This was written for a fanzine out in Boston. They got some different people to write an article called THE RECORD THAT CHANGED MY LIFE. I was one of those asked.
--Skip Heller, March 1998

Aereo Plane -- John Hartford
(released 1971, Warner Bros Records, reissued 1997 by Rounder Records)

It is probably hard for any musician to point to any single record and claim it was the single most formative musical experience of his life. There are usually a handful of such listening experiences that wind up forming the foundations of a person's musicality.

I choose Aereo Plane as the signifigant record of my experience because it not only inspired my decision to go into music more directly than any record of my young life, but also because it has stayed with and continued to influence me in as many ways as my development has continued.

John Hartford was a banjo player and songwriter who came to national fame in the late sixties as a regular member of both the Glen Campbell and Smothers Brothers television shows. He wrote the megahit "Gentle On My Mind". During this period, he recorded some highly tweaked country records for RCA that sounded like a compendium of bluegrass, Roger Miller, and early Nilsson.

In 1971, he left RCA for Warners, and made this record. Unlike his RCA output, it was heavily underproduced.

The striking thing about this record from the jump is the cast of musicians -- John mostly on banjo, Vassar Clements on fiddle, Normon Blake on guitar, Tut Taylor on dobro, and Randy Scruggs on bass. But this was not a one-time- only "supersession" as was so common in those times. This, unbelievably enough, was a working, touring bluegrass machine, who played with each other as if by telepathy. The only rule John imposed is that nobody was allowed to discuss anything about any of the arrangements. The result was a band who could not only play but, as importantly, listen . It is often impossible to tell who is taking a solo or even if there is a solo going on. It was a pretty selfless bunch of musicians.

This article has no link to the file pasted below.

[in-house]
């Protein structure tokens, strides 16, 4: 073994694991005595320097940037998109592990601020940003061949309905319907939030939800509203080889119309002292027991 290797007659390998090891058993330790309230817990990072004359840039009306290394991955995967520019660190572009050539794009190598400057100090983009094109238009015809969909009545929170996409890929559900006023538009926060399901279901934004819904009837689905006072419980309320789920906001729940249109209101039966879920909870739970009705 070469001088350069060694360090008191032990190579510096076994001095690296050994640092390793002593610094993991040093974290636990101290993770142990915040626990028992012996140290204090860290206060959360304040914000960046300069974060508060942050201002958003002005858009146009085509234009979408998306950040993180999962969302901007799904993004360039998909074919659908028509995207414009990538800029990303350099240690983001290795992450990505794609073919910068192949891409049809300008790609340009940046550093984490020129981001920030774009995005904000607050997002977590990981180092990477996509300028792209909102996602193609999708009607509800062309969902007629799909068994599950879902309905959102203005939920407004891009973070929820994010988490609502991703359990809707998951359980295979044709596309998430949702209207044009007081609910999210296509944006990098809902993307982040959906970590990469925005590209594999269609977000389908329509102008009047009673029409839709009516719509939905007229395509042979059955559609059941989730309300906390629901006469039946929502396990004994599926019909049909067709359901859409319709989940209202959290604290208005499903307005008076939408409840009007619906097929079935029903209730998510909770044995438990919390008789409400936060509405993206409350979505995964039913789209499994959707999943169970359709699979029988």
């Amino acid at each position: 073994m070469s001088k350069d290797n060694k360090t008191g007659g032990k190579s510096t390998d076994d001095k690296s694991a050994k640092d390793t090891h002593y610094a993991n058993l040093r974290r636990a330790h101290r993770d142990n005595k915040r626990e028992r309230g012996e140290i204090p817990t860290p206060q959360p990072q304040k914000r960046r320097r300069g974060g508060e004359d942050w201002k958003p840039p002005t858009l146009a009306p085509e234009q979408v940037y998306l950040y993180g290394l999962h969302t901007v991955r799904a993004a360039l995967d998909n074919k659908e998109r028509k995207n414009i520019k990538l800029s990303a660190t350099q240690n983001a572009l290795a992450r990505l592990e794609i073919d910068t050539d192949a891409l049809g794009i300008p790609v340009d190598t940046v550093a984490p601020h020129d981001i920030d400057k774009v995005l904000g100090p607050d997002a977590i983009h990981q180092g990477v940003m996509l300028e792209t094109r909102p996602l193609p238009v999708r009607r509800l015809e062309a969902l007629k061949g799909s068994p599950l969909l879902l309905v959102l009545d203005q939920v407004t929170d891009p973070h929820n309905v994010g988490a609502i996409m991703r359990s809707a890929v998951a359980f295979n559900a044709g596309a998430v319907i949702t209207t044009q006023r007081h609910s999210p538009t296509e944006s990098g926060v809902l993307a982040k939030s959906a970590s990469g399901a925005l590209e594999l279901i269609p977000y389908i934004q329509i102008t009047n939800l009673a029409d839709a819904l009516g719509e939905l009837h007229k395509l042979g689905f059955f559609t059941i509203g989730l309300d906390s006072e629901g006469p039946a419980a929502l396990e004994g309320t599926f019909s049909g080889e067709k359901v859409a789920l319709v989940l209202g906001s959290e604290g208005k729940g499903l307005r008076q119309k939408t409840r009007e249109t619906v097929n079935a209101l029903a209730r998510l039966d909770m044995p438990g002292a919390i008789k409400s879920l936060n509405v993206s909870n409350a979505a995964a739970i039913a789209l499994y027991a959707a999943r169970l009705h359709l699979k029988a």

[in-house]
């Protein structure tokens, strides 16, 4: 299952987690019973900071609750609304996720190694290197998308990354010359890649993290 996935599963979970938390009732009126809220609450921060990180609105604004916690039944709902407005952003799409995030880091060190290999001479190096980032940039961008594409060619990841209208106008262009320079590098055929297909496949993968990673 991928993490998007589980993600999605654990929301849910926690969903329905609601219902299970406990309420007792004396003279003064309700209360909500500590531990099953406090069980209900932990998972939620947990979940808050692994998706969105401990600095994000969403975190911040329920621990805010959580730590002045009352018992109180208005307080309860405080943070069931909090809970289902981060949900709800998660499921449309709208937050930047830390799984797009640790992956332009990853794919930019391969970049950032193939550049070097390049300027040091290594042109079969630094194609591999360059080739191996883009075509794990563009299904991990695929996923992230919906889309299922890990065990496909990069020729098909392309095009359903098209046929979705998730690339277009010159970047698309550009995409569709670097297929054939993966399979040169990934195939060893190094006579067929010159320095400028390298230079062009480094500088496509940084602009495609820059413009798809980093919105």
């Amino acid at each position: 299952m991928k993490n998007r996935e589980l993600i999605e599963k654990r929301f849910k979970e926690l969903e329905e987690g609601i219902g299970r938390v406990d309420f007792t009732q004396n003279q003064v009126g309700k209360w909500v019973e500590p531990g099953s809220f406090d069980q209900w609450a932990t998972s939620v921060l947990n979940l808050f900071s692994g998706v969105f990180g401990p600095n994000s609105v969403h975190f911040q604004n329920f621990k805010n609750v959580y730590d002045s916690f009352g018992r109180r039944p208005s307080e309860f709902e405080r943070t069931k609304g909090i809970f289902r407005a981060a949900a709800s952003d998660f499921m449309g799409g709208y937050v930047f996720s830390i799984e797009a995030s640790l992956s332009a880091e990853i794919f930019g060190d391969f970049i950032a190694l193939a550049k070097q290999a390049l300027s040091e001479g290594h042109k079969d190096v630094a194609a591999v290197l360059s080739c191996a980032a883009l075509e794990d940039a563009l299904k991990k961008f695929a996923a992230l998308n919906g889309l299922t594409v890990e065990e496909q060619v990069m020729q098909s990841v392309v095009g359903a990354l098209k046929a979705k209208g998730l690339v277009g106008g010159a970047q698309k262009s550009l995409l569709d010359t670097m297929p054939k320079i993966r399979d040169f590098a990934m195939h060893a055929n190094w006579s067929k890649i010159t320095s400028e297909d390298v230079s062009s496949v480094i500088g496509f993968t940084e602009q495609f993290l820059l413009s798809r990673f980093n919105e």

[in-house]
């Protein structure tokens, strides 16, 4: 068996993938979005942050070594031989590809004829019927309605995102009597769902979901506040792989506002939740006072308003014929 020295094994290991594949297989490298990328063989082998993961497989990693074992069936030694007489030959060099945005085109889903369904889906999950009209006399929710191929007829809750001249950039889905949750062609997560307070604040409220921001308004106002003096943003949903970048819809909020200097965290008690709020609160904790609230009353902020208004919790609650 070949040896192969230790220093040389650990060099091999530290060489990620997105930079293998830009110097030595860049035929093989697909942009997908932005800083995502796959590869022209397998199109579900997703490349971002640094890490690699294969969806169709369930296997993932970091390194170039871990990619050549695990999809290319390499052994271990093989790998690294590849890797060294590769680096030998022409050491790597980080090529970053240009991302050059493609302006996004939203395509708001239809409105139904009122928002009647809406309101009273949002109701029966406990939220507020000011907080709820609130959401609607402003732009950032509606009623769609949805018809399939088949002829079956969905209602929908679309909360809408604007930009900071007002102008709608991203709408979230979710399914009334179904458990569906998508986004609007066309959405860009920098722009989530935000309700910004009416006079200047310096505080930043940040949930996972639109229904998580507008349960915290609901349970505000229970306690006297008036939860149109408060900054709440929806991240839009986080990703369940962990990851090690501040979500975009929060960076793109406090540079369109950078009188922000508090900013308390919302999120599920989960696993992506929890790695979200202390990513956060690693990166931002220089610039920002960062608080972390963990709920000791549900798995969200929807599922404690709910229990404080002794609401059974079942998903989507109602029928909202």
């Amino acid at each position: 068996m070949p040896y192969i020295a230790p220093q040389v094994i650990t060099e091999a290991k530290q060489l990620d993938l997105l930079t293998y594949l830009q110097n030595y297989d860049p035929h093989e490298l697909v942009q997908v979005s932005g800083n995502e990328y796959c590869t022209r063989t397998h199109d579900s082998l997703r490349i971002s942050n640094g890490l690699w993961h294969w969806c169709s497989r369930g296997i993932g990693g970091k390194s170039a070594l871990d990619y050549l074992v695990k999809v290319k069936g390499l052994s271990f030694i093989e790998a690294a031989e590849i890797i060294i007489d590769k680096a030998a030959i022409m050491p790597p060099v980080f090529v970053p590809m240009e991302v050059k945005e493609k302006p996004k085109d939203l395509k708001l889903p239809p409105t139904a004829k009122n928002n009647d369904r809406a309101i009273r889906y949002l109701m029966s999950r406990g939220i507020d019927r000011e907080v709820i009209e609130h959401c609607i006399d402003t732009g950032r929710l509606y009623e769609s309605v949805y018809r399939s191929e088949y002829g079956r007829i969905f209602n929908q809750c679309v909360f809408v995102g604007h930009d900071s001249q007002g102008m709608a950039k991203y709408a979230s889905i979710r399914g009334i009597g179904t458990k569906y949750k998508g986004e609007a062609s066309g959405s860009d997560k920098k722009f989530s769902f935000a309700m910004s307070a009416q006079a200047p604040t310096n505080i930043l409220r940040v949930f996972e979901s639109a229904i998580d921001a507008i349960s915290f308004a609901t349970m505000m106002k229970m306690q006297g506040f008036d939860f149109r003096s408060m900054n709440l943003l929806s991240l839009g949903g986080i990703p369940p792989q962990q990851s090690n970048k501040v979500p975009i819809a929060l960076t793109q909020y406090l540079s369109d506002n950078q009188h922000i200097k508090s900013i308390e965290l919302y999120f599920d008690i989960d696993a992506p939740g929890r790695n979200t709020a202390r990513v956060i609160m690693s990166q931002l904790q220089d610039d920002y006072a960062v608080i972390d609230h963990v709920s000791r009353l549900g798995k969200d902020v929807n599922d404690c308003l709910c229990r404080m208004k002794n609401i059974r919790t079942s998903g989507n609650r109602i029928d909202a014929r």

Also, for me, it was a gateway to worlds other than my own. I first got ahold of Aereo Plane when I was twelve. I lived in an industrial factory suburb of Philadelphia (Audubon, NJ). There was nothing glamorous or romantic about my life. Here were songs about life somewhere other than a city or a suburb, and I was transfixed by this world of steamboats, the Grand Ol' Opry, country bands, and pickup trucks. I dreamt of someday finding my way to this world, and still do. I still have not ridden on any packet boat of any kind, have only flown over the Mississippi River, but (largely as a result of this album) I read the Waterways Journal and everything I can get my hands on by Captain Fred Way. And I still dream of the day I play on the Opry.

These songs, along with Merle Haggard's and Dolly Parton's, told me that songwriting was best when it said something about people's lives and hearts. They taught me the value of songs as a way to make people feel less alone in the world. They taught me the way songs can take people of seemingly different worlds and show their common points.

Aereo Plane showed me, early on, that music was best played by people who listened instead of trying to glorify their technique with millions of gnat- notes, and that songs were something special, to be given to people in the hopes of nourishing their spirit and adding something to their lives.